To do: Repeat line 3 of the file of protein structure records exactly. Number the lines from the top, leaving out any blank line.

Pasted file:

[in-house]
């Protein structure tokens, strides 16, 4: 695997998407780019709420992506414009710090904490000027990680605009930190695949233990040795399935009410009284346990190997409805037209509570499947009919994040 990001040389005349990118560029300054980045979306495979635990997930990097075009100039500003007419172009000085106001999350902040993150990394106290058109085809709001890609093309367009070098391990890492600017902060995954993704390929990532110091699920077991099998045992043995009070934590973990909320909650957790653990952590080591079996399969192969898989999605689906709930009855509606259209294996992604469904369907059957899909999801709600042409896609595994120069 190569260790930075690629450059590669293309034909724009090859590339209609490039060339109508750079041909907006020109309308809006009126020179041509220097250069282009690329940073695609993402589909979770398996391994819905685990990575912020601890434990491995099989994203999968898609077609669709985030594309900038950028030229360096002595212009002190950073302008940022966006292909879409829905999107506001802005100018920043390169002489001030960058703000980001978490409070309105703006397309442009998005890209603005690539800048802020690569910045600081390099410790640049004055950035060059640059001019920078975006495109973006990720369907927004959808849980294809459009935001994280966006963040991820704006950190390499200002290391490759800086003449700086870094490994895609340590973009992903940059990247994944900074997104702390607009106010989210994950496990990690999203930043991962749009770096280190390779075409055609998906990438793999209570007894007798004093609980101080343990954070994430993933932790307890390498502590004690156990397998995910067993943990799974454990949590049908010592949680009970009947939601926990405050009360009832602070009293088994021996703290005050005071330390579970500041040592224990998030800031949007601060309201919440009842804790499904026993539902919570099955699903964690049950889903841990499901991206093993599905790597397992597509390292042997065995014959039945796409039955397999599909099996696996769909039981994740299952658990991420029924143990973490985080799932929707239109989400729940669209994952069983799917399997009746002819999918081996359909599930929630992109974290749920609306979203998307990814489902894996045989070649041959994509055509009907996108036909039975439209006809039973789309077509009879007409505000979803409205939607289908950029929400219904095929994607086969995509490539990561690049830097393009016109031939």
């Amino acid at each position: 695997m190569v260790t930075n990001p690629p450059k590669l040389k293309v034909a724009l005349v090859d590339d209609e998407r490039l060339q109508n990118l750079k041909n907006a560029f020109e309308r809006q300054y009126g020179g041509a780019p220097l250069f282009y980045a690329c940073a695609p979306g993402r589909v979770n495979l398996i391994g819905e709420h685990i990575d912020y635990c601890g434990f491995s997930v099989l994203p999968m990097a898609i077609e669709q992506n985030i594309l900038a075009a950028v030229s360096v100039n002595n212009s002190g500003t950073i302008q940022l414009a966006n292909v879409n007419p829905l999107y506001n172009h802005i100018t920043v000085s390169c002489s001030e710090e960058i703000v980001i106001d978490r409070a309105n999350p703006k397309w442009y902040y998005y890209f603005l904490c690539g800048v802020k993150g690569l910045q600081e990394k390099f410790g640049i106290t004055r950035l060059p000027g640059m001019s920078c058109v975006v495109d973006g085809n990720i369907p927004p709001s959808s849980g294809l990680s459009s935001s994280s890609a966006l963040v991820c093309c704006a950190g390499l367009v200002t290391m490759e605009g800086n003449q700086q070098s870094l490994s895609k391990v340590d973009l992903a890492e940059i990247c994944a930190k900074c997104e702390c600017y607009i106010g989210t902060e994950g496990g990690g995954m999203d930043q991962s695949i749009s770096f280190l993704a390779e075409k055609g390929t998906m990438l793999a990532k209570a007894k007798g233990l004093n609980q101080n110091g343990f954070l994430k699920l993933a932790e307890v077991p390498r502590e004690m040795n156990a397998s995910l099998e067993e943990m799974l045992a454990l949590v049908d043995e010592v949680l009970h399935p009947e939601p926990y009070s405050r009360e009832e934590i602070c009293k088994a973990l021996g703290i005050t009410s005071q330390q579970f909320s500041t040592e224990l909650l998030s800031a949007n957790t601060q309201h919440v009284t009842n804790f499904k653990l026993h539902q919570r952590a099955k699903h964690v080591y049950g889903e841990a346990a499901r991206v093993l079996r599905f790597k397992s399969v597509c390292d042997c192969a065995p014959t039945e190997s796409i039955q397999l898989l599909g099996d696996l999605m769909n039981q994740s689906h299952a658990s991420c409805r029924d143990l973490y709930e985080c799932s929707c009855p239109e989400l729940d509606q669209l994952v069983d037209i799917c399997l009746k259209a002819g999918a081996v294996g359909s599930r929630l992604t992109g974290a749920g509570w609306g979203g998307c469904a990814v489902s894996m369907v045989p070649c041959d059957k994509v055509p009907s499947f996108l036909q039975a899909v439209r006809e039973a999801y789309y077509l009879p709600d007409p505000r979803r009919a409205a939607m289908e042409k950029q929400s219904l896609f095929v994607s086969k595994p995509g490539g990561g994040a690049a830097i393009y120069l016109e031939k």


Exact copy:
């Amino acid at each position: 695997m190569v260790t930075n990001p690629p450059k590669l040389k293309v034909a724009l005349v090859d590339d209609e998407r490039l060339q109508n990118l750079k041909n907006a560029f020109e309308r809006q300054y009126g020179g041509a780019p220097l250069f282009y980045a690329c940073a695609p979306g993402r589909v979770n495979l398996i391994g819905e709420h685990i990575d912020y635990c601890g434990f491995s997930v099989l994203p999968m990097a898609i077609e669709q992506n985030i594309l900038a075009a950028v030229s360096v100039n002595n212009s002190g500003t950073i302008q940022l414009a966006n292909v879409n007419p829905l999107y506001n172009h802005i100018t920043v000085s390169c002489s001030e710090e960058i703000v980001i106001d978490r409070a309105n999350p703006k397309w442009y902040y998005y890209f603005l904490c690539g800048v802020k993150g690569l910045q600081e990394k390099f410790g640049i106290t004055r950035l060059p000027g640059m001019s920078c058109v975006v495109d973006g085809n990720i369907p927004p709001s959808s849980g294809l990680s459009s935001s994280s890609a966006l963040v991820c093309c704006a950190g390499l367009v200002t290391m490759e605009g800086n003449q700086q070098s870094l490994s895609k391990v340590d973009l992903a890492e940059i990247c994944a930190k900074c997104e702390c600017y607009i106010g989210t902060e994950g496990g990690g995954m999203d930043q991962s695949i749009s770096f280190l993704a390779e075409k055609g390929t998906m990438l793999a990532k209570a007894k007798g233990l004093n609980q101080n110091g343990f954070l994430k699920l993933a932790e307890v077991p390498r502590e004690m040795n156990a397998s995910l099998e067993e943990m799974l045992a454990l949590v049908d043995e010592v949680l009970h399935p009947e939601p926990y009070s405050r009360e009832e934590i602070c009293k088994a973990l021996g703290i005050t009410s005071q330390q579970f909320s500041t040592e224990l909650l998030s800031a949007n957790t601060q309201h919440v009284t009842n804790f499904k653990l026993h539902q919570r952590a099955k699903h964690v080591y049950g889903e841990a346990a499901r991206v093993l079996r599905f790597k397992s399969v597509c390292d042997c192969a065995p014959t039945e190997s796409i039955q397999l898989l599909g099996d696996l999605m769909n039981q994740s689906h299952a658990s991420c409805r029924d143990l973490y709930e985080c799932s929707c009855p239109e989400l729940d509606q669209l994952v069983d037209i799917c399997l009746k259209a002819g999918a081996v294996g359909s599930r929630l992604t992109g974290a749920g509570w609306g979203g998307c469904a990814v489902s894996m369907v045989p070649c041959d059957k994509v055509p009907s499947f996108l036909q039975a899909v439209r006809e039973a999801y789309y077509l009879p709600d007409p505000r979803r009919a409205a939607m289908e042409k950029q929400s219904l896609f095929v994607s086969k595994p995509g490539g990561g994040a690049a830097i393009y120069l016109e031939k």